- Arts & Literature
- Science & Technology
By Robert Blakey
Imagine you’re given two photos of faces of the opposite sex and are required to pick which you find more attractive. Then the experimenter in front of you (who is well-practised at using sleight of hand) takes the two photos away, before pushing back across the table the one which you rated as less attractive. “Why did you rate that face as more attractive?” the experimenter asks. How do you respond?
74% of people not only fail to realise that the experimenter is sliding back the wrong photo but also continue to give reasons for why they prefer this face, despite it not being the one which they favoured earlier. That’s according to the results of a study conducted in 2005 by Petter Johansson (a researcher at the Division of Psychology and Language Sciences at UCL). You might argue that Johansson’s participants simply weren’t paying sufficient attention to the photo they were handed back. However, impartial judges rated the justifications that the tricked participants gave for their preferences as no less detailed in their references to the faces’ features than those of non-tricked participants. So this phenomenon – called choice blindness – reflects not an issue of attention but our genuine and shocking unawareness of the choices we make.
In 2010, Johansson decided to raise the stakes and take choice blindness into the real world, specifically to a market stall selling jam. The jam jars at this stall were no ordinary jars: they could be opened at either end and contained a different flavoured jam at the top and bottom.
In an experiment, people passing by the stall were asked to taste two jams with very distinct flavours – spicy cinnamon-apple and bitter grapefruit – and choose their favourite. The experimenter then discreetly flipped the jar, gave the tricked participant a second spoonful of their least preferred flavour and asked them to justify their liking for what they thought was their favourite jam. 80% didn’t question having receiving the wrong jam and after the truth had been revealed, only 50% reported thinking the second spoonful was not right.
This year, Johansson’s team took this line of research to the next level, replacing inconsequential jam jars with value-laden moral attitudes. In this latest study (hot off the press this September), participants were asked to judge the extent to which they agreed with statements such as “what is morally permissible ought to vary between different societies and cultures”. The statements were typed out on a small piece of paper which was lightly glued to the A4 questionnaire booklet. When participants turned the questionnaire’s front page by folding it over the top of the clipboard, the small piece of paper (upon which the statements were typed) stuck to the back of the deliberately extra-sticky clipboard! This meant that when participants were asked to turn back to the first page to justify their responses, they were faced with a new set of statements – these were previously hidden by the small piece of paper and contained the exact opposite moral stances. Nonetheless, 69% failed to identify that at least one of the two statements had been reversed and continued to justify the moral stances presented without question!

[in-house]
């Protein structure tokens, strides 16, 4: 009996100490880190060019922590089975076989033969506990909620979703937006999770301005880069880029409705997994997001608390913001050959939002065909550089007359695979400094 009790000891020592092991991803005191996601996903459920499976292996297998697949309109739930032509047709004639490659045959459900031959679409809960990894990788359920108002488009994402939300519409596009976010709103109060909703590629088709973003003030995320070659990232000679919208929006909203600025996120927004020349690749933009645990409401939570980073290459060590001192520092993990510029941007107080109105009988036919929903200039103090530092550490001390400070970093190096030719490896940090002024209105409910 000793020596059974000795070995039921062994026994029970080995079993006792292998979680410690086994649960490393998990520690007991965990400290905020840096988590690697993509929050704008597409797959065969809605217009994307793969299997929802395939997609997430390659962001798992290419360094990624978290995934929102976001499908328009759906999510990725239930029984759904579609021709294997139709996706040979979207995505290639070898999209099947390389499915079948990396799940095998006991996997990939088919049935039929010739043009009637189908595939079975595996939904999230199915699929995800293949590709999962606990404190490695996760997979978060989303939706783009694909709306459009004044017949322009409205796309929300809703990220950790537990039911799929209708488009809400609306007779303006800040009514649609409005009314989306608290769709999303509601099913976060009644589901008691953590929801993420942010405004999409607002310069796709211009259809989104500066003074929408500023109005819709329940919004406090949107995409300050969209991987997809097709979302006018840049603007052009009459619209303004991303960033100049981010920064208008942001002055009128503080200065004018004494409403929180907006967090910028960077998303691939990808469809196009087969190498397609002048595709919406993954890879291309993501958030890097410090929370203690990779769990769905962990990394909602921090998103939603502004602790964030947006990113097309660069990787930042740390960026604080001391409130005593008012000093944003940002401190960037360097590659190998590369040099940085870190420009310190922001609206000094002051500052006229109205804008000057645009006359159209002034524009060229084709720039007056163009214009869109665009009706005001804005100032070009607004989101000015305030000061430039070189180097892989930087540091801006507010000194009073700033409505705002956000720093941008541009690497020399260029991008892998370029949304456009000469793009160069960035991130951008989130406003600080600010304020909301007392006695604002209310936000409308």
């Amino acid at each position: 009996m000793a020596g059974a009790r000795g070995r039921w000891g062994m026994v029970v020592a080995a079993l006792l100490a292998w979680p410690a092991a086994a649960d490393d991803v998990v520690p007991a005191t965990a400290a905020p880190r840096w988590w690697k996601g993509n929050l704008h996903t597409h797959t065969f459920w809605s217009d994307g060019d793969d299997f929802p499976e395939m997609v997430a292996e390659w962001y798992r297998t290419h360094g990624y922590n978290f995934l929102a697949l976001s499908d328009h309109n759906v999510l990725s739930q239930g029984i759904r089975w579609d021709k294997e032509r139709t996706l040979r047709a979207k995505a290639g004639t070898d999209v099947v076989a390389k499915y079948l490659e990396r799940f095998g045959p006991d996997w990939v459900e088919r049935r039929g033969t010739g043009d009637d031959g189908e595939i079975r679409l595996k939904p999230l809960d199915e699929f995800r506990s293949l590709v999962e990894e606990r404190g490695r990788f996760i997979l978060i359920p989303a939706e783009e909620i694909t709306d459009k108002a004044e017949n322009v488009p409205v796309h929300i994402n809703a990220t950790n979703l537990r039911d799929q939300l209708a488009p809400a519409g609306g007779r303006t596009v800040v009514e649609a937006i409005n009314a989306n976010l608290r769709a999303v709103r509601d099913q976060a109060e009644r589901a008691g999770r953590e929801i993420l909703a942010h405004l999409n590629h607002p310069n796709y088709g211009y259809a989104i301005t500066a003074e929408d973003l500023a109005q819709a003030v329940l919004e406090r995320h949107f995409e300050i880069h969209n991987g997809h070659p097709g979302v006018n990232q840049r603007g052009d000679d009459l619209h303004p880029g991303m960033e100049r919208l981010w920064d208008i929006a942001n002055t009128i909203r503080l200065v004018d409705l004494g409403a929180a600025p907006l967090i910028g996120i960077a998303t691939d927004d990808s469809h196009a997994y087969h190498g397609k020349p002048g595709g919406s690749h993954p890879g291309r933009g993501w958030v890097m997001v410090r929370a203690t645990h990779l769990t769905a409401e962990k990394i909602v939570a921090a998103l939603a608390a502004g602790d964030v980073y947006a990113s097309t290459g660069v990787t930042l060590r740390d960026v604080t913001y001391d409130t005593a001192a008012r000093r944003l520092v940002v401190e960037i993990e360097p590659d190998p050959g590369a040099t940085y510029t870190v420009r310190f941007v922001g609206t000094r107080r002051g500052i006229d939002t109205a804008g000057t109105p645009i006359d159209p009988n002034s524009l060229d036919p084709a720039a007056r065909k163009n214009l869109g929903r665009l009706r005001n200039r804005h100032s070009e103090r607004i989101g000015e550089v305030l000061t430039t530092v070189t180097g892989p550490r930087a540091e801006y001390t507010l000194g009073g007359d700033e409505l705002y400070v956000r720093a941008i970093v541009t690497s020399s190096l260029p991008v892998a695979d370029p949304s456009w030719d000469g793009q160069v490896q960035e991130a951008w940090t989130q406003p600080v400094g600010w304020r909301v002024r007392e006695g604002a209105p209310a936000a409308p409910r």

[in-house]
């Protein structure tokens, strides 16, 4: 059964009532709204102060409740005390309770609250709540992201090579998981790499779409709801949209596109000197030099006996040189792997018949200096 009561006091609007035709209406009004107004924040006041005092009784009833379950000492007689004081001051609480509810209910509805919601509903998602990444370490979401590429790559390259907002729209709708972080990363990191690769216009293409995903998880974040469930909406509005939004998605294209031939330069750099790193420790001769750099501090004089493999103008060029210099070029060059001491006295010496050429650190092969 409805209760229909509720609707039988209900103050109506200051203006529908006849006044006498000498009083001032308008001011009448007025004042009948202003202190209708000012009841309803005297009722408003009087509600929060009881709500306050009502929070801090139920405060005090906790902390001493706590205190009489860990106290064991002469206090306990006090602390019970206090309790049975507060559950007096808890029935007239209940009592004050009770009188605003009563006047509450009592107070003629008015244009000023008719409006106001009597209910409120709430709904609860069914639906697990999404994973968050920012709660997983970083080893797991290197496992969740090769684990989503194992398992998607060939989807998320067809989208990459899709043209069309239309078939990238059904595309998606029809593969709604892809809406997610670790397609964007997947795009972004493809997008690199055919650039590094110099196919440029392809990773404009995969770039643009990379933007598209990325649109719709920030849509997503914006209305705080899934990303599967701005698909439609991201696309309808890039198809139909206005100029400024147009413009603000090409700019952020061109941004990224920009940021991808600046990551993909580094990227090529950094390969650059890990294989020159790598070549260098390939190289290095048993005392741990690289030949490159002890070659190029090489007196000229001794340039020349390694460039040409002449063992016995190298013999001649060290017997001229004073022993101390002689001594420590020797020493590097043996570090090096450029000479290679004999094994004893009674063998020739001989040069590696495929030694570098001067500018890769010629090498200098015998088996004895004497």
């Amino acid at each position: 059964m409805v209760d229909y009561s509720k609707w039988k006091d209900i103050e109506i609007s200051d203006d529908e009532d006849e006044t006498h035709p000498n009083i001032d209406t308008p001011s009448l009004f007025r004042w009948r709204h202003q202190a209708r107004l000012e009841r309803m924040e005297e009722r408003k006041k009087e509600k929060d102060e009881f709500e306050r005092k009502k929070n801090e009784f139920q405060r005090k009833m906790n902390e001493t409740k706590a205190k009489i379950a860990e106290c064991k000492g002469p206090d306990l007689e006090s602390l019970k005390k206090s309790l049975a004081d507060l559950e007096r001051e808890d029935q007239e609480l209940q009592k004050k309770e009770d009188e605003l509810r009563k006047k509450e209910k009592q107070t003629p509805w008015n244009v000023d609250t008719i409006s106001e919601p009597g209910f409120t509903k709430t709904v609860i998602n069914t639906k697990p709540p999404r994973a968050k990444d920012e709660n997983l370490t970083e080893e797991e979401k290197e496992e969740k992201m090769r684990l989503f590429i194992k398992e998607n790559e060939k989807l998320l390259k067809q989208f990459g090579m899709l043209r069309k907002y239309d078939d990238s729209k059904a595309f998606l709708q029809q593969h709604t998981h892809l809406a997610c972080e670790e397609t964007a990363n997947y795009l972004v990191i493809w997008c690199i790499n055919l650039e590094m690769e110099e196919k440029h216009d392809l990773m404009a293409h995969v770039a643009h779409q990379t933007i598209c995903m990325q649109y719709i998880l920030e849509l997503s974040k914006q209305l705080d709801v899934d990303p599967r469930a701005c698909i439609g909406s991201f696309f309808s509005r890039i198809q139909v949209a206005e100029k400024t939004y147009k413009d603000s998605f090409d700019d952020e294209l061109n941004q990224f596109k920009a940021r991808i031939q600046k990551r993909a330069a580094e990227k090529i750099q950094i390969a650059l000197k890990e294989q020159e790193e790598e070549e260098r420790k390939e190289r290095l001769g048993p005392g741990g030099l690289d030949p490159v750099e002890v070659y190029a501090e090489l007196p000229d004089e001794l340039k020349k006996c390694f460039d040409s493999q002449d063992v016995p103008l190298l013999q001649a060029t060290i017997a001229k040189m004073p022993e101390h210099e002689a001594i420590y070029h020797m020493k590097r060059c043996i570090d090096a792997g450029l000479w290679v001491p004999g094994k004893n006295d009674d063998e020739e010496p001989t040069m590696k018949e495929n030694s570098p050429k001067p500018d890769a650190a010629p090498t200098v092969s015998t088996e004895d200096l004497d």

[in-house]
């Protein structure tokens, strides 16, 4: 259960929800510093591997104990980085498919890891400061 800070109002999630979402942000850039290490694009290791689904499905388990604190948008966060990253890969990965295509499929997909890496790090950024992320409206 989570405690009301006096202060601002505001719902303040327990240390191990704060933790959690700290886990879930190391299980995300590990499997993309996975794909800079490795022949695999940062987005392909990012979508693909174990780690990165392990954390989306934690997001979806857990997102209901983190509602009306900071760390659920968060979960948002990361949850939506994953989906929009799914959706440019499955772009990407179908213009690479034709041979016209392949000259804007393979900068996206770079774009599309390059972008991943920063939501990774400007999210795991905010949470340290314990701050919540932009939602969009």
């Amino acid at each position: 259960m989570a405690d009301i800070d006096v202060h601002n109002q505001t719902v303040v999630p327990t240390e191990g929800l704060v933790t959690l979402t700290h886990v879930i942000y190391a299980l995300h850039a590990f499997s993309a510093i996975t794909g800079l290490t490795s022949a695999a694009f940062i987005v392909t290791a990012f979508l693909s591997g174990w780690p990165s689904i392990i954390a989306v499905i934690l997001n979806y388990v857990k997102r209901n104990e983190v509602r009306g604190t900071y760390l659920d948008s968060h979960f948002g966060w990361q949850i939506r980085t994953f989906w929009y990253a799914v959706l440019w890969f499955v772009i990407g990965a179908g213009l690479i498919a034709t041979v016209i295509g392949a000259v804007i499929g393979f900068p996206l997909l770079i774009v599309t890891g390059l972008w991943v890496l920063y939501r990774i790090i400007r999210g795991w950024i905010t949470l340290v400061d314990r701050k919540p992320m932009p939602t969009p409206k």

It is difficult to stomach the findings of research into choice blindness. The phenomenon points towards the unappealing possibility that our attitudes are commonly reactive. In other words, rather than being held firmly and truthfully, attitudes may be generated spontaneously to serve the needs of the current situation – and perhaps more often, it is the need to demonstrate we are right than to identify what’s right.